Municipal Utility

Commercial users

Industrial users

Distribution System

Residential users

Commercial users

Industrial users

slide14

Toward Competition in Wholesale Markets

Late 1990s-present

1980s and Early 1990s

Wholesale generators began to enter market with exemption from FPA requirements, even without PURPA benefits. Didn’t need QF status to thrive.

FERC nudged transmission line owners to wheel power, and …

Number of cross-service area wholesale transactions increased. Transmission line owners began filing transmission service tariffs.

1996: FERC Order 888: Mandating Open-Access Transmission

order 888
Order 888
  • Purpose:to “ensure that all wholesale buyers and sellers of electric energy can obtain non-discriminatory transmission access . . .”
  • How?By creating a continuous open system and eliminating use of monopoly power to discriminate
order 88816
Order 888
  • All transmission line owners must:
    • file “open access non-discriminatory transmission tariffs”
    • provide transmission service for own wholesale sales on the same terms as provided in tariffs
    • provide real time information system for purchasing transmission service non-discriminatorily (OASIS-Order 889)
    • transmission line owners may recover stranded costs through tariffs
order 888 cont d
Order 888 (cont’d)
  • Encouraged formation of ISOs
  • Sidestepped divestiture issue:required utility owners of lines not to treat in-house purchasers of transmission services differently from outside buyers. But didn’t require formation of separate business units.
  • Contemplates continued need for FERC to monitor for ”generation dominance”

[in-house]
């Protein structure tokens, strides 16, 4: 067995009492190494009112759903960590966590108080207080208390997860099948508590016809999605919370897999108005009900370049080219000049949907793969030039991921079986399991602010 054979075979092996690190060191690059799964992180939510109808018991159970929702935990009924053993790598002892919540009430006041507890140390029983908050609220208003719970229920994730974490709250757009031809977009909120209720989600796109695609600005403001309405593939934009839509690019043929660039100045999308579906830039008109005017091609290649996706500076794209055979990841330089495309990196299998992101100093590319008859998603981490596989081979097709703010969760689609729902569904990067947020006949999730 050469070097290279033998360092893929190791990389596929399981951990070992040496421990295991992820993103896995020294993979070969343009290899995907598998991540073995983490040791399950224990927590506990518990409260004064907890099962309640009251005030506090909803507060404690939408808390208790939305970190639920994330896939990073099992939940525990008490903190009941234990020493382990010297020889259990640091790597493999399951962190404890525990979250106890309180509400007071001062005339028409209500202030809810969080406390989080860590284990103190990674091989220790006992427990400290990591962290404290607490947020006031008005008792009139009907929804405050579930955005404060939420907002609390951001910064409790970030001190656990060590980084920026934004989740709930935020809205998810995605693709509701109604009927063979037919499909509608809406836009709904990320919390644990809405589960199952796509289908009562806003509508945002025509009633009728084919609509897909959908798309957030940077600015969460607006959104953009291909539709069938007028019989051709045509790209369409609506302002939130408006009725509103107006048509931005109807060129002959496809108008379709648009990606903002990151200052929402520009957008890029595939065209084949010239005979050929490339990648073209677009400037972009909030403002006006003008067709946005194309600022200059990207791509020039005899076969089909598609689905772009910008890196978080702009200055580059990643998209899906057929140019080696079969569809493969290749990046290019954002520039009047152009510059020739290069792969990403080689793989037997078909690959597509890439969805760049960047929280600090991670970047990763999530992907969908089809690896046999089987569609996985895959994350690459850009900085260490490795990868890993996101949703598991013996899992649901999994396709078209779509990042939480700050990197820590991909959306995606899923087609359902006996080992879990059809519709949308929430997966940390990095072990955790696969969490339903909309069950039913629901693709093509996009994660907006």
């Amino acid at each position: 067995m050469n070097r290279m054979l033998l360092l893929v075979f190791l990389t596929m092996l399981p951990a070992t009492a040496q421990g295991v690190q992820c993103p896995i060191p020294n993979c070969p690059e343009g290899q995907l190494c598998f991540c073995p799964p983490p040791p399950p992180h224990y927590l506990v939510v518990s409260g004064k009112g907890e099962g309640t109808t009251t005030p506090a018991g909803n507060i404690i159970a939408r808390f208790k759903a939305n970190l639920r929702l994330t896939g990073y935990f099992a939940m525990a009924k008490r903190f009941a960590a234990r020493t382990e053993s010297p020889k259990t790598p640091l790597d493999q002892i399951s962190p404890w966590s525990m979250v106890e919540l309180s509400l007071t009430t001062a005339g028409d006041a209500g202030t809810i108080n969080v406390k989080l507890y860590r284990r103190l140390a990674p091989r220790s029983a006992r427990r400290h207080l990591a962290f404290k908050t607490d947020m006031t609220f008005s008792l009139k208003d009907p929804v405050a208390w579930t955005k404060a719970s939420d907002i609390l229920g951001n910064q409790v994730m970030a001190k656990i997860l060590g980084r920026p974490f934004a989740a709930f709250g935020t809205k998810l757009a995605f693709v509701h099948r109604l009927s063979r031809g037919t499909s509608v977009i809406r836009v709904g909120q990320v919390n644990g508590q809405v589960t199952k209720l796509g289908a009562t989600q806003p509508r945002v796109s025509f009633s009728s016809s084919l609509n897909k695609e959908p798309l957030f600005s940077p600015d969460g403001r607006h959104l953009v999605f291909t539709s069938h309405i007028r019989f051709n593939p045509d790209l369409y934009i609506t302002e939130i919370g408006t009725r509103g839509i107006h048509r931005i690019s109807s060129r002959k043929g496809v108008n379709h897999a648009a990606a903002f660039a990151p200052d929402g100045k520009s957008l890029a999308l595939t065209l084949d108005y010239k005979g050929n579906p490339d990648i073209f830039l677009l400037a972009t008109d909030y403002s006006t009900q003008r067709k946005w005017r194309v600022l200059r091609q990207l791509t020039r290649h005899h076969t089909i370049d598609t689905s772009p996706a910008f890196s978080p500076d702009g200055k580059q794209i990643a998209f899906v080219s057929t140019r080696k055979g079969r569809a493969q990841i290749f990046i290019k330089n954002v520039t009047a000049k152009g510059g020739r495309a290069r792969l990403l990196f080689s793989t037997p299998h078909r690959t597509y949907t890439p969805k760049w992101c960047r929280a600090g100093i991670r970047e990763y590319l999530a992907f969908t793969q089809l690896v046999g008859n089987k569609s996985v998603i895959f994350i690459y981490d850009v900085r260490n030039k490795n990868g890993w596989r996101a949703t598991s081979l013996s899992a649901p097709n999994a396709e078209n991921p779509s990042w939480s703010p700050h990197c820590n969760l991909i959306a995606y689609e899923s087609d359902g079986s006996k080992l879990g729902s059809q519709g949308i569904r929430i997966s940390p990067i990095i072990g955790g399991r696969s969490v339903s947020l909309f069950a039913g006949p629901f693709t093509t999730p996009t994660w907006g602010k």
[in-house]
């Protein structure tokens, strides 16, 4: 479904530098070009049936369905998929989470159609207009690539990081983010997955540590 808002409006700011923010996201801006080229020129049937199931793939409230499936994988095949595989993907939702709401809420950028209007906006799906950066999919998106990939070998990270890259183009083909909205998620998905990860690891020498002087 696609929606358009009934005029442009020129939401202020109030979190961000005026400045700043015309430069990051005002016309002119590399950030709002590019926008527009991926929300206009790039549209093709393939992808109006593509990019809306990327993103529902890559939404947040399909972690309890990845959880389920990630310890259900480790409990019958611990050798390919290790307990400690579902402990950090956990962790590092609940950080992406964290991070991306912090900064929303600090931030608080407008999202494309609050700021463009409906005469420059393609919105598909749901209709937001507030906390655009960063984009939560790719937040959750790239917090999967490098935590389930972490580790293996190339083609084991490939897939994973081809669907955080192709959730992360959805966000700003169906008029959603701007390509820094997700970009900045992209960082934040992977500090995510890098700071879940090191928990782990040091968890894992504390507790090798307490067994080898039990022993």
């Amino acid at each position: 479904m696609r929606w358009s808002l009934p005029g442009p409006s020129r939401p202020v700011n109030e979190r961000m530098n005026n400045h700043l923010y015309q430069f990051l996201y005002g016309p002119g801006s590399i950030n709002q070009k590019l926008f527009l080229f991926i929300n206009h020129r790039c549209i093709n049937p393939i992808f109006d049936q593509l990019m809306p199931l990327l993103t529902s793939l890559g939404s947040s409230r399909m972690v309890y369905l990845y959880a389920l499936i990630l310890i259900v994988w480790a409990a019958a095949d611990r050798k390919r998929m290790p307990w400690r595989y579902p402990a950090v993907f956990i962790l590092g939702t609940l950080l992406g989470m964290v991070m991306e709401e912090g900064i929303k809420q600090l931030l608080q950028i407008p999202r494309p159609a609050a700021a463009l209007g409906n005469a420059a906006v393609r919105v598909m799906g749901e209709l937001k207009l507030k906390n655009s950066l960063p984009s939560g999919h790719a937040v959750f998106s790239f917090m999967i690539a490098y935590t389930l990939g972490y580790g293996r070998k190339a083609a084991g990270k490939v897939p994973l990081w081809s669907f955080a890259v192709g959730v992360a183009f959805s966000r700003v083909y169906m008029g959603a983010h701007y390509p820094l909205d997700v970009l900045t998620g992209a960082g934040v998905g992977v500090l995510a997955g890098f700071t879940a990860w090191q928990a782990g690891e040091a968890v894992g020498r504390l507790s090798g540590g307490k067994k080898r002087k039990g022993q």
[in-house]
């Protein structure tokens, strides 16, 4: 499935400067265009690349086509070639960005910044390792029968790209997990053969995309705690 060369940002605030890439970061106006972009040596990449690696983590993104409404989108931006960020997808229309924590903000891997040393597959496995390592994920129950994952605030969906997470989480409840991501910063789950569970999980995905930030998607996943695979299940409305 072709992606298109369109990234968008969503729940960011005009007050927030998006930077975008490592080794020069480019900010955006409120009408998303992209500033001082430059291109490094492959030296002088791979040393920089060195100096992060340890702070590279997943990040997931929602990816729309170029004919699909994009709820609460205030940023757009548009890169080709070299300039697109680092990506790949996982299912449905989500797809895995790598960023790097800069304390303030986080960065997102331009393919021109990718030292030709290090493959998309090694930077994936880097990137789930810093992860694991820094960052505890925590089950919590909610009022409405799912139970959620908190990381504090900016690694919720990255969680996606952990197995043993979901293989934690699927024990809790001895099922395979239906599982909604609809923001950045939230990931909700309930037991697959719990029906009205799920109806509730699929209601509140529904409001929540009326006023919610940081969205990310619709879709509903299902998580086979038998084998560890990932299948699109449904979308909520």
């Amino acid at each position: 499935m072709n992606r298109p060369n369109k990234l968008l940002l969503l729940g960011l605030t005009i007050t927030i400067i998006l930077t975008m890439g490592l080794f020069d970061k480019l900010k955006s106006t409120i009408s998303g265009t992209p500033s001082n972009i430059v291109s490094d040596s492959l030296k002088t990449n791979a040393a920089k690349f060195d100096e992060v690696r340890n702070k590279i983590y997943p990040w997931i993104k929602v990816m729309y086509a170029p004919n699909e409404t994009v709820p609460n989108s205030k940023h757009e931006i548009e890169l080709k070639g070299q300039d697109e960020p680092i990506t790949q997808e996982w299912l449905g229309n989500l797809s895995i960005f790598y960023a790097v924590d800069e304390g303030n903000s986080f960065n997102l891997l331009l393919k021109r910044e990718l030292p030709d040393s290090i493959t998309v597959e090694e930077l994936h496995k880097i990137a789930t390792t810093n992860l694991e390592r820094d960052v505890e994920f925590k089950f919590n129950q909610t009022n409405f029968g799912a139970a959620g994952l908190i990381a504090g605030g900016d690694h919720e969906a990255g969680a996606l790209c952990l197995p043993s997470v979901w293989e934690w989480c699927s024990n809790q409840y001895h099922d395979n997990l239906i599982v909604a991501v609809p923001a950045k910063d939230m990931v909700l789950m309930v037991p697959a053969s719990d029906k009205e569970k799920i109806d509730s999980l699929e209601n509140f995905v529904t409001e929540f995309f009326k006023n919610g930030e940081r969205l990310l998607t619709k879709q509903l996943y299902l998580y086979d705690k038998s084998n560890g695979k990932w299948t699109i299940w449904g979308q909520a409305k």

oasis
OASIS
  • What is the purpose of this electronic system?
  • Why does it merit its own separate FERC rule? (Order 889)
  • OASIS “standards of conduct” for transmission service providers
  • How does functional unbundling actually work in practice?
order 888 889 and grid management
Order 888/889 and Grid Management
  • Some IOUs transmission services controlled by power pools
  • IOUs required to authorize power pools to submit tariffs and to operate consistent with Order
  • No more bundled wholesale sales; must show separate product and service costs
  • Growing wholesale markets increase need for technical grid management expertise (e.g. loop flows, safety, etc.)
order 888 889 and isos
Order 888/889 and ISOs
  • What is an ISO? What is a “transco”? What’s the difference?
  • How, if at all do ISOs and transcos differ from the old power pools?
  • What services do ISOs and transcos provide?
  • How are ISOs run?
post order 888 889
Post-Order 888/889
  • Drastic increase in wholesale sales
  • Rise of power marketers
  • Increases in new IPP generation
  • Yet no corresponding increase in investment in transmission facilities
slide23
FERC Order 2000 (Jan. 2000)
    • Require owners of transmission to explain plans to join/form RTO or explain why they are not doing so
    • Does not mandate formation of RTO
    • What is an RTO? How does it differ from an ISO?
    • Management and organization of RTOs
order 2000
Order 2000
  • What requirements does FERC impose on RTOs?
    • Congestion management function by December 15, 2002
    • Parallel path flow coordination function by December 15, 2004
    • Transmission planning and expansion function by December 15, 2004
    • Other minimum functions will be implemented by startup
order 200025
Order 2000
  • If you owned transmission facilities, how would you respond to this notice?
  • Will the RTO idea increase in investment in new transmission capacity?
status report
Status Report
  • 10 years ago only a few companies were authorized (by FERC) to sell wholesale power at market-based rates
  • Now about 860 companies are eligible to sell wholesale power at market-based rates
  • 1998 Midwest price spikes
  • 2000-01 California price spikes
  • Now: FERC pushing for 4 regional RTOs
slide29

Increased competition in power sales should trigger fall in wholesale price.

  • Transmission bottlenecks and resulting price spikes have not triggered sufficient investment in transmission.
  • Why?
  • What is the solution to this problem?
  • Who should control transmission siting decisions, in your view?